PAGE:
As for the design at the back, you get a frosted glass finish with a matte texture that's once again reminiscent of OnePlus. The matte layer makes it easier to hold the phone and prevents fingerprint smudges. But because of the curves on either side, the in-hand feel isn't as great as previous Xiaomi flagships. While the Mi 10 Pro weathered a few tumbles without any drawbacks, it is a good idea to pick up a case if you're interested in getting this phone. For what it's worth, Xiaomi did a decent job preventing accidental touches from the sides.
On the subject of in-hand feel, the Mi 10 Pro is considerably heavier than previous Xiaomi flagships, and that's mainly due to the 4500mAh battery, a sizable increase from the 3300mAh unit in the Mi 9 last year. Coming in at 208g, the added bulk is immediately noticeable, but the weight distribution is balanced and it doesn't feel top-heavy.
The color option I'm using is Solstice Grey, and it has a distinct shade of blue that looks very upmarket. The frosted glass finish at the back accentuates the color, and the mid-frame also gets the same coat of paint. The power and volume buttons are located on the right side, and the left side is bare. Like most Xiaomi phones, there's an IR blaster at the top, and the SIM card slot is at the bottom next to the USB-C port. On the other side of the port is a speaker, and there's an identical speaker located up top. There's also a tiny slit above the panel for the earpiece.
Interestingly, the global variant of the Mi 10 Pro has a dual SIM card tray, but the second slot is covered, and as such you can't put two SIM cards in the phone. There's no MicroSD card either, and as has been the case for a few years now, there's no 3.5mm jack.
The quad camera array dominates the design at the back, with three cameras included in the oblong camera housing along with the laser autofocus. The fourth camera and LED flash module is located below the housing. The camera module sits to the left, and it protrudes a fair bit from the body of the phone, creating a lot of wobble when the phone is laid flat on a table.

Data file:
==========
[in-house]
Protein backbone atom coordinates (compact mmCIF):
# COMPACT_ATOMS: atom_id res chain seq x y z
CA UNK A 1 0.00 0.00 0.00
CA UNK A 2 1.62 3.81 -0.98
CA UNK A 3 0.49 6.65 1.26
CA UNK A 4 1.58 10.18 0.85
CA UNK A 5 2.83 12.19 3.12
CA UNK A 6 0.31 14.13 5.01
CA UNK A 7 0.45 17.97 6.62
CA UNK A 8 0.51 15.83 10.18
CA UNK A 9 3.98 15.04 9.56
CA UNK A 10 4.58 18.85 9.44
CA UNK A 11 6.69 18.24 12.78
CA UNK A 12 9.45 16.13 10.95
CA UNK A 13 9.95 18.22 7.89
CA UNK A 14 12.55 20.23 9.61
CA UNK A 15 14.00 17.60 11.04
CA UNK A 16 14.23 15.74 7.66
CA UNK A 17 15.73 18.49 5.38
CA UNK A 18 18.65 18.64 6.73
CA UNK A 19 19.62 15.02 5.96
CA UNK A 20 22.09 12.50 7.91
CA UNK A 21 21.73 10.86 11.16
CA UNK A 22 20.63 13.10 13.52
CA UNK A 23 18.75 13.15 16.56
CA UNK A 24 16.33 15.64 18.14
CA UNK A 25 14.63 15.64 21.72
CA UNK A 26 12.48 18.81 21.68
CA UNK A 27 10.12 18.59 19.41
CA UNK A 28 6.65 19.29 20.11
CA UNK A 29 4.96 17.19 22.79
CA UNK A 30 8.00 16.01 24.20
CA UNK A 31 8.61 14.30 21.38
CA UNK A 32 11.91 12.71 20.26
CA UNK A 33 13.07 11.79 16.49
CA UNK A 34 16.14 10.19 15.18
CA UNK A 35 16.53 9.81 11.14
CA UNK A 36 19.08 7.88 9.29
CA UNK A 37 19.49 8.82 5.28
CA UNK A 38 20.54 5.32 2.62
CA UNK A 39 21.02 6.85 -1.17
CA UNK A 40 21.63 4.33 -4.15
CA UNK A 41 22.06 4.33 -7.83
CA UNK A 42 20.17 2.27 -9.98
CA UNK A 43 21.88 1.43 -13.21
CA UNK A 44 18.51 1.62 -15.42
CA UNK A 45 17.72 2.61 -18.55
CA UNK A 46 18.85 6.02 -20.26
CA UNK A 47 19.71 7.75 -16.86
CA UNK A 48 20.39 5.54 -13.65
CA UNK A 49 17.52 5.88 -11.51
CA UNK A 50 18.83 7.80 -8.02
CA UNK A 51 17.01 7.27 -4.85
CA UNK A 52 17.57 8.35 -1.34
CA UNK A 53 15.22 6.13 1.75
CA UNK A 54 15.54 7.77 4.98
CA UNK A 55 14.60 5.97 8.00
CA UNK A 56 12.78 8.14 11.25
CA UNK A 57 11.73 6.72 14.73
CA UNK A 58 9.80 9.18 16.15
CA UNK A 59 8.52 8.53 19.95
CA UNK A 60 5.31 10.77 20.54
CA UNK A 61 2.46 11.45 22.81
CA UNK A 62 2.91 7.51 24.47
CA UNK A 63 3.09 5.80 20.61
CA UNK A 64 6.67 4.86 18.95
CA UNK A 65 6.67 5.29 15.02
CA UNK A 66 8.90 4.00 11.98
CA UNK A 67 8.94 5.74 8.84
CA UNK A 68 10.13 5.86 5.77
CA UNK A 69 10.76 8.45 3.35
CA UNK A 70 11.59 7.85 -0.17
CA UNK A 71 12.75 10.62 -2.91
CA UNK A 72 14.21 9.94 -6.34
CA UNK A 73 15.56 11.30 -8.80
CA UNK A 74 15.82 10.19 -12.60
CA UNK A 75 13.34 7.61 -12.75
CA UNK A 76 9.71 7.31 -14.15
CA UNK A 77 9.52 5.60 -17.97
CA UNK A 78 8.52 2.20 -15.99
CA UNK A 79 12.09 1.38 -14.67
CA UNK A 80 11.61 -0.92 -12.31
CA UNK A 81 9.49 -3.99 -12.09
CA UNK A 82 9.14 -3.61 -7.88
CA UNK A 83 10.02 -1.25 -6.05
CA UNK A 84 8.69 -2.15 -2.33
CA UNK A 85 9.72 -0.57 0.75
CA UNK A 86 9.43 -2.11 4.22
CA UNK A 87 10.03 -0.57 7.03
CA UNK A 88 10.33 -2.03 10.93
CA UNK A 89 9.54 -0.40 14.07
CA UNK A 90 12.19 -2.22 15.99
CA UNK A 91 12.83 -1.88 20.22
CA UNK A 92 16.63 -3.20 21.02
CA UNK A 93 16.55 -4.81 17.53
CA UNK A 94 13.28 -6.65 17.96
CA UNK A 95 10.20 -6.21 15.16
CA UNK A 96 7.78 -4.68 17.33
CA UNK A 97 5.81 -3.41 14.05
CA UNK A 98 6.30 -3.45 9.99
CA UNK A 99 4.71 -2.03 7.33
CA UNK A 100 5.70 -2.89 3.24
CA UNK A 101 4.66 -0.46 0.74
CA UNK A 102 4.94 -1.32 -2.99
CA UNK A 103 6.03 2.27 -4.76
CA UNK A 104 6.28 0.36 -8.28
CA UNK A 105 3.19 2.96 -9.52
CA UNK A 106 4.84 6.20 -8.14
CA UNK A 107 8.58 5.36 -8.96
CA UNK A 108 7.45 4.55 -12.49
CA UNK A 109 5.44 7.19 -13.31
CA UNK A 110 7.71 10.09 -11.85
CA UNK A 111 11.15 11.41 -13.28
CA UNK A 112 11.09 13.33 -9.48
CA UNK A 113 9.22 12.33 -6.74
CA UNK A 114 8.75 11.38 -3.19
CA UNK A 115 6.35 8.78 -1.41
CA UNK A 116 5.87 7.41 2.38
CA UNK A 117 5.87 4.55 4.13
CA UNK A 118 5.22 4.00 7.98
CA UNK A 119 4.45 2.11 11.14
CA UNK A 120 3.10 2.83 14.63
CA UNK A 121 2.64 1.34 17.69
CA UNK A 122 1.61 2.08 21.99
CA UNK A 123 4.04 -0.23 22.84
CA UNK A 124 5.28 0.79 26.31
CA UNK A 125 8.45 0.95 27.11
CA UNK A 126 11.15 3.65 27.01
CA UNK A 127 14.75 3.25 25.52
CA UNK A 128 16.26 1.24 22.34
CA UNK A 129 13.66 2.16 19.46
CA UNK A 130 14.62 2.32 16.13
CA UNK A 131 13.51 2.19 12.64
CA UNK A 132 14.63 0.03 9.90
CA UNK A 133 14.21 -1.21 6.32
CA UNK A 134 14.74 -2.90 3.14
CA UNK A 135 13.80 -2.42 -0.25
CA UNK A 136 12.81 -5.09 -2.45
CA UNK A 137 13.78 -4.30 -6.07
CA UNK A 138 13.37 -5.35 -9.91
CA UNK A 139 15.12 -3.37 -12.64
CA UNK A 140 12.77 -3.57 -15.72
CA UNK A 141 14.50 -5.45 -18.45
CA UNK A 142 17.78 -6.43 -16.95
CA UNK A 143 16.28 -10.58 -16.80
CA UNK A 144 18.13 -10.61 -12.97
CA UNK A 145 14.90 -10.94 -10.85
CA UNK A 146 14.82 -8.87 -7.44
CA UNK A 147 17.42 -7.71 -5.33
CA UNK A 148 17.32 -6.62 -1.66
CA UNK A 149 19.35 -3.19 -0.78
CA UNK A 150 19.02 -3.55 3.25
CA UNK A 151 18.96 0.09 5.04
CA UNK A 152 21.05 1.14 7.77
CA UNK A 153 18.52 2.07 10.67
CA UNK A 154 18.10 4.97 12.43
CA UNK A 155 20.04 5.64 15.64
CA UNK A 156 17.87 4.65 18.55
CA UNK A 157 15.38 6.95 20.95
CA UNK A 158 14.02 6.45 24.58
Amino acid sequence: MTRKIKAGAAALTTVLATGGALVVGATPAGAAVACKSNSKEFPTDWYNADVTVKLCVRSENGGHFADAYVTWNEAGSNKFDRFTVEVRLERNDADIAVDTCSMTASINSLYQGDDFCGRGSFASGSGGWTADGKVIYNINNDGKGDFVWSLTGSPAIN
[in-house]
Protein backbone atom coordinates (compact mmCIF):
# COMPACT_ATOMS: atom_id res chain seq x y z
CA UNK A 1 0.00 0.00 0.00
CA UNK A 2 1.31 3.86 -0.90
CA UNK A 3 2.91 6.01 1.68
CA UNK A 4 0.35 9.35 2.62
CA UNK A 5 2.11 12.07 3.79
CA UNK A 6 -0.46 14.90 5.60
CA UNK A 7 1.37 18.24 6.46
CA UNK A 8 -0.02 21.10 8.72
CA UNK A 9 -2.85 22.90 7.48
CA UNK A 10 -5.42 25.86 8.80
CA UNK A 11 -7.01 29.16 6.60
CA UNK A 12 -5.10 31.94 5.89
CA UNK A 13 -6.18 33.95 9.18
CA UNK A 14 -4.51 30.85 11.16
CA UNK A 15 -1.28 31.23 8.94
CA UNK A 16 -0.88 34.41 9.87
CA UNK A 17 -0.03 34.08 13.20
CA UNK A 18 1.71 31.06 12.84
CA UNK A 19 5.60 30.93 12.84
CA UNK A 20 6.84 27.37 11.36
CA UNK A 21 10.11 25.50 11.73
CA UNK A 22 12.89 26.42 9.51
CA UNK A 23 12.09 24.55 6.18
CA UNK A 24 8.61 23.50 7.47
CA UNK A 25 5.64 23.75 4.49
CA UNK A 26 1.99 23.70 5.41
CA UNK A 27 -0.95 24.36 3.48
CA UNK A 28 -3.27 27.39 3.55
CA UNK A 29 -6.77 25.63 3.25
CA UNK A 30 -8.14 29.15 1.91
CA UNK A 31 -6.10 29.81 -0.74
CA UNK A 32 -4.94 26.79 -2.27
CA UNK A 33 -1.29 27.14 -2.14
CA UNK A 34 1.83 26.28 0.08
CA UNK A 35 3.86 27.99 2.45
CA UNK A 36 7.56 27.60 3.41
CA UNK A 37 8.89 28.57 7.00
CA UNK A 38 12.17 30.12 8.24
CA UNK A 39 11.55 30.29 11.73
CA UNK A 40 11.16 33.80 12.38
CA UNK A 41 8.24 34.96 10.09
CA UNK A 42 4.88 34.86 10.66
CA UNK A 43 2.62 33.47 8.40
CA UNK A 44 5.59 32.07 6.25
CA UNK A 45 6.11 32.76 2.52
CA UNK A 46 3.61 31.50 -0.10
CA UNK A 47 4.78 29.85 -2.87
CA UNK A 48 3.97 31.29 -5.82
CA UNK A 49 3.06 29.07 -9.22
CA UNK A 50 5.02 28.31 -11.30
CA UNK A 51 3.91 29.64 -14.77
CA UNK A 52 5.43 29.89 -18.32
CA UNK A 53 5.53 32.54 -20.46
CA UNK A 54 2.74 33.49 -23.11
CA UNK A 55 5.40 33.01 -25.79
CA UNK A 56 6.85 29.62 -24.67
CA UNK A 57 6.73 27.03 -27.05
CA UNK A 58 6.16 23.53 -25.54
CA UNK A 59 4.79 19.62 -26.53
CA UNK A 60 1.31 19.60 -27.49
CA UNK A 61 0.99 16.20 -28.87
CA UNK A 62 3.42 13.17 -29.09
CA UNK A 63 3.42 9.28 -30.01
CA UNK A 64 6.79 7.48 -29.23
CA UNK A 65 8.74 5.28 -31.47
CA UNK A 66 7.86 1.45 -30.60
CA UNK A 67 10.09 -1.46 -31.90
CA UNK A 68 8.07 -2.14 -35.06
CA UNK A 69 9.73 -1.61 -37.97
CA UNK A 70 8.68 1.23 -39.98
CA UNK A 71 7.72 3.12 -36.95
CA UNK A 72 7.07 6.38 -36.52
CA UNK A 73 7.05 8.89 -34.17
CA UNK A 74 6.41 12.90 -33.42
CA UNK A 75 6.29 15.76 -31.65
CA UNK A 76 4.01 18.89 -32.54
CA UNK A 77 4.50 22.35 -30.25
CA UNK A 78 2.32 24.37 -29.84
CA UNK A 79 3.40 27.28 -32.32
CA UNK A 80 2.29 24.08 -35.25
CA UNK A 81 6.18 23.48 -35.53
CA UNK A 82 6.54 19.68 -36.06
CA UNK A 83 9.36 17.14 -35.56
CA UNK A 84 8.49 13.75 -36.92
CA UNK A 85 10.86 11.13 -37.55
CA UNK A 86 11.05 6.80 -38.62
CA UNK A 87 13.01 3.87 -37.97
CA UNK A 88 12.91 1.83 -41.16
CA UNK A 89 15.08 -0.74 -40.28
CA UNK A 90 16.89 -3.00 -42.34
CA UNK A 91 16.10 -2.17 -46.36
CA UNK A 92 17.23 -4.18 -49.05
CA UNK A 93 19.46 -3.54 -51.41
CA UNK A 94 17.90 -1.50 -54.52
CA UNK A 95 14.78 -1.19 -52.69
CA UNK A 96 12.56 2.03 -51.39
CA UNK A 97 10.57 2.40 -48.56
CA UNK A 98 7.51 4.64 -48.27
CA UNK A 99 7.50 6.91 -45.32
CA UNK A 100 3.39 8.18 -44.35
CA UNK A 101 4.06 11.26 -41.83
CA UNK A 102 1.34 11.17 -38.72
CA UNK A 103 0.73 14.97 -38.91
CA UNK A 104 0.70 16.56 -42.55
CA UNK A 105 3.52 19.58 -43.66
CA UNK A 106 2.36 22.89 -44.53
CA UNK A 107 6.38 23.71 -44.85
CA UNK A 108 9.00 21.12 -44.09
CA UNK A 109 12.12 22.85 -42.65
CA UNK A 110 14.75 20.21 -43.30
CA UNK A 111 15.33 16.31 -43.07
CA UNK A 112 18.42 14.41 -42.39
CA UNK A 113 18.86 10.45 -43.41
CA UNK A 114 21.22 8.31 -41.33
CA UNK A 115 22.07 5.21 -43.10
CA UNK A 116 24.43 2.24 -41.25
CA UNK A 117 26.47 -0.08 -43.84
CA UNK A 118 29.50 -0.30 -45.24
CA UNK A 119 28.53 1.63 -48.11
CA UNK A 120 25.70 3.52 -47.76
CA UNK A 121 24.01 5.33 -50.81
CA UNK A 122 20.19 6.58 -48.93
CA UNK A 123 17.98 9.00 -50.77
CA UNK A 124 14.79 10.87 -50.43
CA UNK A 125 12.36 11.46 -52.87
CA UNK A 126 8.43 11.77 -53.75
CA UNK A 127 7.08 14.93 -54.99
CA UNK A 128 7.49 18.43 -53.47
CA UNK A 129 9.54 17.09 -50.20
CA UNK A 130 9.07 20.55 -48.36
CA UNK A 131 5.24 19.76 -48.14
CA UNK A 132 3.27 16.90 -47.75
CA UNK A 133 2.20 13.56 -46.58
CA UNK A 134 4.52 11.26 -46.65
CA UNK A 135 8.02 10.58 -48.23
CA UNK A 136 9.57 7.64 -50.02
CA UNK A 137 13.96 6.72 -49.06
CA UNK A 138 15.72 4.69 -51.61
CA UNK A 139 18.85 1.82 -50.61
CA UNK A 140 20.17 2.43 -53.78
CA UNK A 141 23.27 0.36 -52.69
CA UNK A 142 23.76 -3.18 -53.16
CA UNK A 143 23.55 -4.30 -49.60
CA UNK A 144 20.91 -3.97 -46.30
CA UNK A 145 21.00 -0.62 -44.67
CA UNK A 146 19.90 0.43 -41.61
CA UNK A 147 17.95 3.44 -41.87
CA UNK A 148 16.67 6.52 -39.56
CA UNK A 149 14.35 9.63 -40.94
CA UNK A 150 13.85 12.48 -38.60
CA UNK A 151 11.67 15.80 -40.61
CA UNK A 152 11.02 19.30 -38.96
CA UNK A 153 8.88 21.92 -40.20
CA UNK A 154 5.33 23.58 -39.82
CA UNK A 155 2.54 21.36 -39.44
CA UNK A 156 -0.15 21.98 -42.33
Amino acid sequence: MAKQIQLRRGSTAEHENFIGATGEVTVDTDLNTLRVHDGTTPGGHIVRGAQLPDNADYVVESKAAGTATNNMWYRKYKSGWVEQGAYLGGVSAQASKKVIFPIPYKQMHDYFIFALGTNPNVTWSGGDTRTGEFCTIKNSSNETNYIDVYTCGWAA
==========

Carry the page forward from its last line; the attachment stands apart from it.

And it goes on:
The Mi 10 Pro costs nearly twice as much as last year's Mi 9, and the design reflects that. Sure, Xiaomi hasn't added a lot of unique design flourishes, but the phone looks every bit as premium as the best that Samsung, OPPO, OnePlus, and Huawei have to offer. This is a true flagship through and through.
I mentioned earlier that the Mi 10 Pro has two identical speakers at the top and bottom. Instead of opting for a smaller secondary speaker, Xiaomi outfitted two of the same speakers at either ends of the phone, and that has led to one of the best stereo implementations I've seen on a phone yet. You get two distinct channels for audio, and because they are identical in size, there's no primary speaker. They dynamically adjust to deliver optimal sound based on the phone's configuration, and it's safe to say that the stereo speakers on the Mi 10 Pro are the loudest you'll find on a phone today.
The stereo sound makes a huge difference when gaming or streaming content on the phone. Another factor that plays a huge part in this is the display itself. The Mi 10 Pro has a massive 6.67-inch FHD+ (2340x1080) AMOLED display with an E3 coating. As should be obvious from the AMOLED moniker, the panel itself is made by Samsung.
The highlight with the screen is that it offers a 90Hz refresh rate. It's not as high as the 120Hz panels on the Galaxy S20 series, but that doesn't matter. You still get smooth scrolling and you'll see a noticeable difference when switching over from a regular 60Hz panel. The difference between 90Hz and 120Hz isn't that evident, so you're not really missing out on much.